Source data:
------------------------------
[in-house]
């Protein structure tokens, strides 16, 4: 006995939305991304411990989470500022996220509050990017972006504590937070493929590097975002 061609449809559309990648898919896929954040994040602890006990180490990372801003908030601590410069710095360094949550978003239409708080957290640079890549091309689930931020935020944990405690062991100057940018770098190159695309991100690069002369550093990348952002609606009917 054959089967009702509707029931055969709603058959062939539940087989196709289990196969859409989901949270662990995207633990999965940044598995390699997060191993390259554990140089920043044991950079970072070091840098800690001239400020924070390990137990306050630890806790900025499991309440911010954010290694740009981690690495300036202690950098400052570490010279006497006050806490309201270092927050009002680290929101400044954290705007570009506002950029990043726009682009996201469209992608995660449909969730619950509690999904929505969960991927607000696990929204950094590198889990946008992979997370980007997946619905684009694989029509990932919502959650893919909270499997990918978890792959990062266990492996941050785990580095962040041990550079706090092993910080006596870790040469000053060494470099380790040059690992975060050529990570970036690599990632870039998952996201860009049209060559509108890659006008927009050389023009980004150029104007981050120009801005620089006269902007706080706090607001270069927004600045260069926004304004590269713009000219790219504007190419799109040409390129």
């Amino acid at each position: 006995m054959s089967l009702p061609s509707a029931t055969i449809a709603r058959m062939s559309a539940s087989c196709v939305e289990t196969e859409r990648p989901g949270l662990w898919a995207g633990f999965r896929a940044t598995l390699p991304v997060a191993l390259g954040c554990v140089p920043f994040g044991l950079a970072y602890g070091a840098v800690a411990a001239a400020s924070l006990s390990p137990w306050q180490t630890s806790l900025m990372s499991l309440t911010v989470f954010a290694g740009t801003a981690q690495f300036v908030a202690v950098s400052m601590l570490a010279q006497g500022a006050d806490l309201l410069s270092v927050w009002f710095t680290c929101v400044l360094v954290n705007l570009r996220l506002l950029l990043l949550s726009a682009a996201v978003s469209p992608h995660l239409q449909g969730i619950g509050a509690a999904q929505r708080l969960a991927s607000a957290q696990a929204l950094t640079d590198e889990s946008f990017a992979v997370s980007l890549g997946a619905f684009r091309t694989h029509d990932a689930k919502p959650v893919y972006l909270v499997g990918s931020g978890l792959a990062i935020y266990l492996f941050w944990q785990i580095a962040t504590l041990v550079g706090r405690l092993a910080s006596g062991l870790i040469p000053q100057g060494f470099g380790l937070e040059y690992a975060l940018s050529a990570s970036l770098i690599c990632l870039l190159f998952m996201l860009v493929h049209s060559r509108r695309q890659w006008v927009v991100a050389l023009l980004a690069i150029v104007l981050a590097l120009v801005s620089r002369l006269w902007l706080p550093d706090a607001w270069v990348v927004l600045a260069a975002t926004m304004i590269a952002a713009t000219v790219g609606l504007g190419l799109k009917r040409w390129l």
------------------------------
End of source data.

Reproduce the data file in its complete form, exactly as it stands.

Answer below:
[in-house]
């Protein structure tokens, strides 16, 4: 006995939305991304411990989470500022996220509050990017972006504590937070493929590097975002 061609449809559309990648898919896929954040994040602890006990180490990372801003908030601590410069710095360094949550978003239409708080957290640079890549091309689930931020935020944990405690062991100057940018770098190159695309991100690069002369550093990348952002609606009917 054959089967009702509707029931055969709603058959062939539940087989196709289990196969859409989901949270662990995207633990999965940044598995390699997060191993390259554990140089920043044991950079970072070091840098800690001239400020924070390990137990306050630890806790900025499991309440911010954010290694740009981690690495300036202690950098400052570490010279006497006050806490309201270092927050009002680290929101400044954290705007570009506002950029990043726009682009996201469209992608995660449909969730619950509690999904929505969960991927607000696990929204950094590198889990946008992979997370980007997946619905684009694989029509990932919502959650893919909270499997990918978890792959990062266990492996941050785990580095962040041990550079706090092993910080006596870790040469000053060494470099380790040059690992975060050529990570970036690599990632870039998952996201860009049209060559509108890659006008927009050389023009980004150029104007981050120009801005620089006269902007706080706090607001270069927004600045260069926004304004590269713009000219790219504007190419799109040409390129």
């Amino acid at each position: 006995m054959s089967l009702p061609s509707a029931t055969i449809a709603r058959m062939s559309a539940s087989c196709v939305e289990t196969e859409r990648p989901g949270l662990w898919a995207g633990f999965r896929a940044t598995l390699p991304v997060a191993l390259g954040c554990v140089p920043f994040g044991l950079a970072y602890g070091a840098v800690a411990a001239a400020s924070l006990s390990p137990w306050q180490t630890s806790l900025m990372s499991l309440t911010v989470f954010a290694g740009t801003a981690q690495f300036v908030a202690v950098s400052m601590l570490a010279q006497g500022a006050d806490l309201l410069s270092v927050w009002f710095t680290c929101v400044l360094v954290n705007l570009r996220l506002l950029l990043l949550s726009a682009a996201v978003s469209p992608h995660l239409q449909g969730i619950g509050a509690a999904q929505r708080l969960a991927s607000a957290q696990a929204l950094t640079d590198e889990s946008f990017a992979v997370s980007l890549g997946a619905f684009r091309t694989h029509d990932a689930k919502p959650v893919y972006l909270v499997g990918s931020g978890l792959a990062i935020y266990l492996f941050w944990q785990i580095a962040t504590l041990v550079g706090r405690l092993a910080s006596g062991l870790i040469p000053q100057g060494f470099g380790l937070e040059y690992a975060l940018s050529a990570s970036l770098i690599c990632l870039l190159f998952m996201l860009v493929h049209s060559r509108r695309q890659w006008v927009v991100a050389l023009l980004a690069i150029v104007l981050a590097l120009v801005s620089r002369l006269w902007l706080p550093d706090a607001w270069v990348v927004l600045a260069a975002t926004m304004i590269a952002a713009t000219v790219g609606l504007g190419l799109k009917r040409w390129l």